San Diego County Again Falls Short Of Water Conservation Goals
The state of California cut water use by 18.3 percent in December, missing Gov. Jerry Brown's order to reduce water use by 25 percent, according to data released Tuesday by the State Water Resources Control Board.
The lagging savings totals reflect figures in San Diego County, where most of the water agencies also fell short of their state-mandated conservation targets in December.
Water officials acknowledged the difficulty of finding ways to conserve during the winter months, when people rarely irrigate their lawns and gardens anyway. However, Californians are still urged to look for ways to cut back.
"While the recent rains and growing snowpack are wonderful to behold, we won't know until spring what effect it will have on the bottom line for California's unprecedented drought," said Felicia Marcus, chairwoman of the state Water Resources Control Board.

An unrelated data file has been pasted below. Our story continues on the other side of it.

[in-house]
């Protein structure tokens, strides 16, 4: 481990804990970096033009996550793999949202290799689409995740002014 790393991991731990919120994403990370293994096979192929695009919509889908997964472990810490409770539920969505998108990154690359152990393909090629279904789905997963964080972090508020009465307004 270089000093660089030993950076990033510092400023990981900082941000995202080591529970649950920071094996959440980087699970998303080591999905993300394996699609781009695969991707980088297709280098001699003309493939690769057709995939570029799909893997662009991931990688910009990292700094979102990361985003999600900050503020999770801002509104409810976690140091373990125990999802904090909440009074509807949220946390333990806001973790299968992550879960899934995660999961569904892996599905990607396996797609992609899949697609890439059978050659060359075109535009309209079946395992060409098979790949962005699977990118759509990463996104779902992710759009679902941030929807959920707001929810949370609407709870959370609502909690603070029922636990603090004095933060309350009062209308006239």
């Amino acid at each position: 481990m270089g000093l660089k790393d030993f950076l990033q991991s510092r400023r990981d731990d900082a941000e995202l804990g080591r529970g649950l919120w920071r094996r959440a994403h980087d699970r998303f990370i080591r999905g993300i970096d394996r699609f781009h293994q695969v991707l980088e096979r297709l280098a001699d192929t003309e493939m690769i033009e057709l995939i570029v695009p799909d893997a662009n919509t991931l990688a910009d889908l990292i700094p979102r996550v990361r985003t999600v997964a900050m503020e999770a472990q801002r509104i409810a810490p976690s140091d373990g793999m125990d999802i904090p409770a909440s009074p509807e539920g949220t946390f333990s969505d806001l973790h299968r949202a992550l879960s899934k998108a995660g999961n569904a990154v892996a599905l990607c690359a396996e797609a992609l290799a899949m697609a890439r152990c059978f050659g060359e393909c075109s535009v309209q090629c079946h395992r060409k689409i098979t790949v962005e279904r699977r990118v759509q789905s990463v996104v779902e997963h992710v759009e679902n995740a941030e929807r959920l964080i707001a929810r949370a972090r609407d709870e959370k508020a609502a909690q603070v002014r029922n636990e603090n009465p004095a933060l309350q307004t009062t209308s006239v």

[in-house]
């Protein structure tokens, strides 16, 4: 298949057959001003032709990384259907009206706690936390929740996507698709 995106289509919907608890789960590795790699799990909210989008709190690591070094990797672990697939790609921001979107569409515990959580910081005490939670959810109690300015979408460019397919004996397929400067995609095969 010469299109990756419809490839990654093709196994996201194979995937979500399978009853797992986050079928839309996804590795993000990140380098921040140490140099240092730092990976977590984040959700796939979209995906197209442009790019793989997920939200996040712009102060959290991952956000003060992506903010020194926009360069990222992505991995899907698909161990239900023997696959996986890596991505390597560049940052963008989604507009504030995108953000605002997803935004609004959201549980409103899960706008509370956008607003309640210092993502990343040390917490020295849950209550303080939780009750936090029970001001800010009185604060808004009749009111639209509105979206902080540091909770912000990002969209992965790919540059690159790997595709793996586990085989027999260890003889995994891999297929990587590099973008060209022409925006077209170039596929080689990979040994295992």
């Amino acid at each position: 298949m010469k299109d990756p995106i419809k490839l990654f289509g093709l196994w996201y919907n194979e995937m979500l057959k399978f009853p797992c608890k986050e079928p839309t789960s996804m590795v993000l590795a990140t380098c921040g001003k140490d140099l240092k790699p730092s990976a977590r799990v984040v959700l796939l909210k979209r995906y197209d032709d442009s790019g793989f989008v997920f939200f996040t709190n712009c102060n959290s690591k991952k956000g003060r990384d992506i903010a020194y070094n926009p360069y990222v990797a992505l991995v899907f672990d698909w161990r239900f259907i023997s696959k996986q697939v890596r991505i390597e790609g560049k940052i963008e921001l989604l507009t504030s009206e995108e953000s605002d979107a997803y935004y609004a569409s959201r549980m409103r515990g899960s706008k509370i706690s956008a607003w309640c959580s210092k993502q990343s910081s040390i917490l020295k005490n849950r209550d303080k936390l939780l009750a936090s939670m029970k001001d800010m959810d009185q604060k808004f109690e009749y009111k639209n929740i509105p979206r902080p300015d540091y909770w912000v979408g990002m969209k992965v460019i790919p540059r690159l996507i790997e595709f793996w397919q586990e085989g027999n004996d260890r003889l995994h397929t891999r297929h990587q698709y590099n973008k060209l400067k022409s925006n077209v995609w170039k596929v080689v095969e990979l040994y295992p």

"Until we can tally that ledger, we have to keep conserving water every way we can," she said. "Every drop saved today is one that we may be very glad we have tomorrow."
The region's largest water supplier, the city of San Diego, missed its target for the second month in a row, despite having one of the easier state mandates. Required to reduce consumption by 16 percent, city residents saved 15.5 percent.
San Diego fell short of its goalfor the first time in November, at 13.8 percent.
The area agencies that achieved their targets in December were the California-American Water Company San Diego District, city of Escondido, Rainbow Municipal and the Sweetwater Authority.
The state also reports conservation totals on a cumulative basis since June. Most area agencies made their conservation targets when measured over the past seven months.
Those that did not were the Carlsbad Municipal, Fallbrook Public Utility, Olivenhain Municipal, Rincon del Diablo, San Dieguito and Santa Fe Irrigation District. Those districts have the most demanding mandates to meet.